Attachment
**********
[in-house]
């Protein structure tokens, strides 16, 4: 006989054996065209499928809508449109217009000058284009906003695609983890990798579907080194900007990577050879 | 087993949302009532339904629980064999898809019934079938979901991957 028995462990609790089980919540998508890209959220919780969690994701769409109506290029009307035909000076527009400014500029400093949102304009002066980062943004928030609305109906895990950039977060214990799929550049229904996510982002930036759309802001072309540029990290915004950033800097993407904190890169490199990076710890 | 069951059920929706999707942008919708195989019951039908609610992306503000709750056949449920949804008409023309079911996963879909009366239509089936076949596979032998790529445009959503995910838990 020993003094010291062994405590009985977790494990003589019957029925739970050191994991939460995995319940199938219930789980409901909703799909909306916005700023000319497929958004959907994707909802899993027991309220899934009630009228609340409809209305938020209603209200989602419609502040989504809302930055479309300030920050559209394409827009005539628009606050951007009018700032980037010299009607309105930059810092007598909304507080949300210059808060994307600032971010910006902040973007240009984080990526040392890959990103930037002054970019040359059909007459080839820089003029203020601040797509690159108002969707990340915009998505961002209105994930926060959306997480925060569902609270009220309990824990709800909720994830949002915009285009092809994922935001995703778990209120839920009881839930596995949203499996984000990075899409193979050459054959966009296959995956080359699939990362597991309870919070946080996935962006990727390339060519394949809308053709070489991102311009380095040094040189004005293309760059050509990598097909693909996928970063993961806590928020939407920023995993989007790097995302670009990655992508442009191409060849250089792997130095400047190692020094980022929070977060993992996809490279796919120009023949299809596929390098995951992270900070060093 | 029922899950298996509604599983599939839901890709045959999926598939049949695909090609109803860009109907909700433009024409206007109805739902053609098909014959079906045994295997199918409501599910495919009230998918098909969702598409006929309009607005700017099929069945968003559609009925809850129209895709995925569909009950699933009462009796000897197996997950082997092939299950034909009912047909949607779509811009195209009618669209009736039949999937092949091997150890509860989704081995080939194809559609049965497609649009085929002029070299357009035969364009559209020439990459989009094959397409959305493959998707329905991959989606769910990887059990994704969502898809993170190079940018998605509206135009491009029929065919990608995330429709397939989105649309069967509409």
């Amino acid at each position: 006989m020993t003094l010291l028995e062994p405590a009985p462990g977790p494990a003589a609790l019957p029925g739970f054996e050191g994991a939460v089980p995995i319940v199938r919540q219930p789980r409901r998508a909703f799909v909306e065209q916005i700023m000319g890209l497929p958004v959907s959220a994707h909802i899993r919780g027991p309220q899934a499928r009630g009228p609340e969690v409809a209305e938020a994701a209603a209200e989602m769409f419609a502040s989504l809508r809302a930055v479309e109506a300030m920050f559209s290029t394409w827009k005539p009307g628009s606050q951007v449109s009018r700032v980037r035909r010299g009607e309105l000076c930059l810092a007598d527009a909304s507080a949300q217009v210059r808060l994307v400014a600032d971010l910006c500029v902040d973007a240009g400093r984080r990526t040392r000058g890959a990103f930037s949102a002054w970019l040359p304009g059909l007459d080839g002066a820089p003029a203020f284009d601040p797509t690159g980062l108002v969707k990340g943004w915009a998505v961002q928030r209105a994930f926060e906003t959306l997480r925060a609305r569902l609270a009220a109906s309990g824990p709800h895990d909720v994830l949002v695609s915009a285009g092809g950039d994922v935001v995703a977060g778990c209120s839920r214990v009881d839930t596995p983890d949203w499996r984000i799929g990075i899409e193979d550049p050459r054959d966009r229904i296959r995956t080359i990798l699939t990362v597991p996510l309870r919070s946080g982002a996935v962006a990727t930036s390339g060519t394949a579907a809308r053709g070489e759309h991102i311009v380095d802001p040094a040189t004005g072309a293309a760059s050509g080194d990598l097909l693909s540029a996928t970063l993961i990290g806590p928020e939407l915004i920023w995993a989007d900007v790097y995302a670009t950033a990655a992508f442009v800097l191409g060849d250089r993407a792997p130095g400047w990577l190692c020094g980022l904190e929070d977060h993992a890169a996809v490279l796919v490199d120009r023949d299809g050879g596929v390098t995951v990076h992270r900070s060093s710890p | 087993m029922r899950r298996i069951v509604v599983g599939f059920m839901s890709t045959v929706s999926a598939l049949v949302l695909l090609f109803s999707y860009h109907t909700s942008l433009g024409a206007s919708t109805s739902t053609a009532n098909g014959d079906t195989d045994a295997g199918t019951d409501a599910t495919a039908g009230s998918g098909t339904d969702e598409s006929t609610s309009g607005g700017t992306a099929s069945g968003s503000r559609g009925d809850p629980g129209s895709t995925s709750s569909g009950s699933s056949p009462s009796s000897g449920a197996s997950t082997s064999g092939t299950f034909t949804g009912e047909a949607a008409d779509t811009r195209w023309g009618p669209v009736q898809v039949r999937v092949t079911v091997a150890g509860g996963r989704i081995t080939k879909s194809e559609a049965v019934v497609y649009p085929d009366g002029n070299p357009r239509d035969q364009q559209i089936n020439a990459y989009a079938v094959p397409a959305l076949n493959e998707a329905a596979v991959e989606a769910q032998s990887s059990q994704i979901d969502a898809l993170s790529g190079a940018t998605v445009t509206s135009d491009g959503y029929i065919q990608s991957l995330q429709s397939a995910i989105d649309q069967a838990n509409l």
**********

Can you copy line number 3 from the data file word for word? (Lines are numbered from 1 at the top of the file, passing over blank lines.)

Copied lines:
């Amino acid at each position: 006989m020993t003094l010291l028995e062994p405590a009985p462990g977790p494990a003589a609790l019957p029925g739970f054996e050191g994991a939460v089980p995995i319940v199938r919540q219930p789980r409901r998508a909703f799909v909306e065209q916005i700023m000319g890209l497929p958004v959907s959220a994707h909802i899993r919780g027991p309220q899934a499928r009630g009228p609340e969690v409809a209305e938020a994701a209603a209200e989602m769409f419609a502040s989504l809508r809302a930055v479309e109506a300030m920050f559209s290029t394409w827009k005539p009307g628009s606050q951007v449109s009018r700032v980037r035909r010299g009607e309105l000076c930059l810092a007598d527009a909304s507080a949300q217009v210059r808060l994307v400014a600032d971010l910006c500029v902040d973007a240009g400093r984080r990526t040392r000058g890959a990103f930037s949102a002054w970019l040359p304009g059909l007459d080839g002066a820089p003029a203020f284009d601040p797509t690159g980062l108002v969707k990340g943004w915009a998505v961002q928030r209105a994930f926060e906003t959306l997480r925060a609305r569902l609270a009220a109906s309990g824990p709800h895990d909720v994830l949002v695609s915009a285009g092809g950039d994922v935001v995703a977060g778990c209120s839920r214990v009881d839930t596995p983890d949203w499996r984000i799929g990075i899409e193979d550049p050459r054959d966009r229904i296959r995956t080359i990798l699939t990362v597991p996510l309870r919070s946080g982002a996935v962006a990727t930036s390339g060519t394949a579907a809308r053709g070489e759309h991102i311009v380095d802001p040094a040189t004005g072309a293309a760059s050509g080194d990598l097909l693909s540029a996928t970063l993961i990290g806590p928020e939407l915004i920023w995993a989007d900007v790097y995302a670009t950033a990655a992508f442009v800097l191409g060849d250089r993407a792997p130095g400047w990577l190692c020094g980022l904190e929070d977060h993992a890169a996809v490279l796919v490199d120009r023949d299809g050879g596929v390098t995951v990076h992270r900070s060093s710890p | 087993m029922r899950r298996i069951v509604v599983g599939f059920m839901s890709t045959v929706s999926a598939l049949v949302l695909l090609f109803s999707y860009h109907t909700s942008l433009g024409a206007s919708t109805s739902t053609a009532n098909g014959d079906t195989d045994a295997g199918t019951d409501a599910t495919a039908g009230s998918g098909t339904d969702e598409s006929t609610s309009g607005g700017t992306a099929s069945g968003s503000r559609g009925d809850p629980g129209s895709t995925s709750s569909g009950s699933s056949p009462s009796s000897g449920a197996s997950t082997s064999g092939t299950f034909t949804g009912e047909a949607a008409d779509t811009r195209w023309g009618p669209v009736q898809v039949r999937v092949t079911v091997a150890g509860g996963r989704i081995t080939k879909s194809e559609a049965v019934v497609y649009p085929d009366g002029n070299p357009r239509d035969q364009q559209i089936n020439a990459y989009a079938v094959p397409a959305l076949n493959e998707a329905a596979v991959e989606a769910q032998s990887s059990q994704i979901d969502a898809l993170s790529g190079a940018t998605v445009t509206s135009d491009g959503y029929i065919q990608s991957l995330q429709s397939a995910i989105d649309q069967a838990n509409l």